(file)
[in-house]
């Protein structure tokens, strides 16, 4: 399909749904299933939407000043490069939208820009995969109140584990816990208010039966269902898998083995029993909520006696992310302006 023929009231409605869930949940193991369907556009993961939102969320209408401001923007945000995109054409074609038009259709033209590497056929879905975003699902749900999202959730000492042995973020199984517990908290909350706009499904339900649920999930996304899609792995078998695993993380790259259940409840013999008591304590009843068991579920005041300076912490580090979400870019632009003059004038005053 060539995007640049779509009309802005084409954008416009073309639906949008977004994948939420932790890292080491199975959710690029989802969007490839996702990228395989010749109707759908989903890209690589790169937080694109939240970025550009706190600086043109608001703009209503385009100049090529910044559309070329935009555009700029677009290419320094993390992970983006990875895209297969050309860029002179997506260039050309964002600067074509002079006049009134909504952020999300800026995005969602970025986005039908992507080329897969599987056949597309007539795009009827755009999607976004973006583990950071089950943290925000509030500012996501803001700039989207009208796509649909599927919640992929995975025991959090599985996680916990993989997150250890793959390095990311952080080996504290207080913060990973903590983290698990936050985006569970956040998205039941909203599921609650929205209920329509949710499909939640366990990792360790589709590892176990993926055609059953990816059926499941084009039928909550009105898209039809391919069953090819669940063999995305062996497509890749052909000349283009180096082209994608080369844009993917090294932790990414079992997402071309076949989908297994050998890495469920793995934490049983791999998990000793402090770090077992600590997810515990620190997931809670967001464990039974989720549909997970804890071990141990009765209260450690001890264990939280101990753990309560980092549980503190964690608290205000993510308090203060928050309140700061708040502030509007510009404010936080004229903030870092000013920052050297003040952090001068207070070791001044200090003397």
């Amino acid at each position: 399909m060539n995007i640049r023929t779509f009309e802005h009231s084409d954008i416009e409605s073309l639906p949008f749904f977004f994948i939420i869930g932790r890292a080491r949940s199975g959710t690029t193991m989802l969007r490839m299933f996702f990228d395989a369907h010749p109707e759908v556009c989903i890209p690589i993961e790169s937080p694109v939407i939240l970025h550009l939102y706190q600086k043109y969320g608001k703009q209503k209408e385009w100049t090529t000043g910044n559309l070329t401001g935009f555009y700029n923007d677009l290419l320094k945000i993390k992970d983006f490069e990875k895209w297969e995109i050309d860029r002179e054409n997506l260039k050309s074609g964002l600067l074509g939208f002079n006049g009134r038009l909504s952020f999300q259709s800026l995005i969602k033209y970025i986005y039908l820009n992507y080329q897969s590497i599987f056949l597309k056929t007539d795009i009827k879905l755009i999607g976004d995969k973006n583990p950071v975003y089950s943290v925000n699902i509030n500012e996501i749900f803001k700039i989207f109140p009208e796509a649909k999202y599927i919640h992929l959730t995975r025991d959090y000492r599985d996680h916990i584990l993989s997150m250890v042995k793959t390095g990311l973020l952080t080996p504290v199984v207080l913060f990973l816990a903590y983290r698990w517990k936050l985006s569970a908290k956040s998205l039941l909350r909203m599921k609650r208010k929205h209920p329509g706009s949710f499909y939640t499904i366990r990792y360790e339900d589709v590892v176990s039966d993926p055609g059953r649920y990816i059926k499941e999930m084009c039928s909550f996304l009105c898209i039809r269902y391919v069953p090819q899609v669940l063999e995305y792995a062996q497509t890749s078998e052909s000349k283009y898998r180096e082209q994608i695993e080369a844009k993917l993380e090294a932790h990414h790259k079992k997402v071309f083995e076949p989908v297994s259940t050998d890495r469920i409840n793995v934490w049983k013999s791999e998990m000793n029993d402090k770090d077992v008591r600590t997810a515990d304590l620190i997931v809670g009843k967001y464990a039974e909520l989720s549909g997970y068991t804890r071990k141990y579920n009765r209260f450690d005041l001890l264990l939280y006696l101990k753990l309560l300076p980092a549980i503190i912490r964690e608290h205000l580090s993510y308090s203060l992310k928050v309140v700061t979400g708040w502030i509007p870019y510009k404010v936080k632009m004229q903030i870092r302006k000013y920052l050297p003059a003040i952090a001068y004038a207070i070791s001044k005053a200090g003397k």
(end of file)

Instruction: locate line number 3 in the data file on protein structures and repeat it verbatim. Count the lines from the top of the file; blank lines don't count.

């Amino acid at each position: 399909m060539n995007i640049r023929t779509f009309e802005h009231s084409d954008i416009e409605s073309l639906p949008f749904f977004f994948i939420i869930g932790r890292a080491r949940s199975g959710t690029t193991m989802l969007r490839m299933f996702f990228d395989a369907h010749p109707e759908v556009c989903i890209p690589i993961e790169s937080p694109v939407i939240l970025h550009l939102y706190q600086k043109y969320g608001k703009q209503k209408e385009w100049t090529t000043g910044n559309l070329t401001g935009f555009y700029n923007d677009l290419l320094k945000i993390k992970d983006f490069e990875k895209w297969e995109i050309d860029r002179e054409n997506l260039k050309s074609g964002l600067l074509g939208f002079n006049g009134r038009l909504s952020f999300q259709s800026l995005i969602k033209y970025i986005y039908l820009n992507y080329q897969s590497i599987f056949l597309k056929t007539d795009i009827k879905l755009i999607g976004d995969k973006n583990p950071v975003y089950s943290v925000n699902i509030n500012e996501i749900f803001k700039i989207f109140p009208e796509a649909k999202y599927i919640h992929l959730t995975r025991d959090y000492r599985d996680h916990i584990l993989s997150m250890v042995k793959t390095g990311l973020l952080t080996p504290v199984v207080l913060f990973l816990a903590y983290r698990w517990k936050l985006s569970a908290k956040s998205l039941l909350r909203m599921k609650r208010k929205h209920p329509g706009s949710f499909y939640t499904i366990r990792y360790e339900d589709v590892v176990s039966d993926p055609g059953r649920y990816i059926k499941e999930m084009c039928s909550f996304l009105c898209i039809r269902y391919v069953p090819q899609v669940l063999e995305y792995a062996q497509t890749s078998e052909s000349k283009y898998r180096e082209q994608i695993e080369a844009k993917l993380e090294a932790h990414h790259k079992k997402v071309f083995e076949p989908v297994s259940t050998d890495r469920i409840n793995v934490w049983k013999s791999e998990m000793n029993d402090k770090d077992v008591r600590t997810a515990d304590l620190i997931v809670g009843k967001y464990a039974e909520l989720s549909g997970y068991t804890r071990k141990y579920n009765r209260f450690d005041l001890l264990l939280y006696l101990k753990l309560l300076p980092a549980i503190i912490r964690e608290h205000l580090s993510y308090s203060l992310k928050v309140v700061t979400g708040w502030i509007p870019y510009k404010v936080k632009m004229q903030i870092r302006k000013y920052l050297p003059a003040i952090a001068y004038a207070i070791s001044k005053a200090g003397k």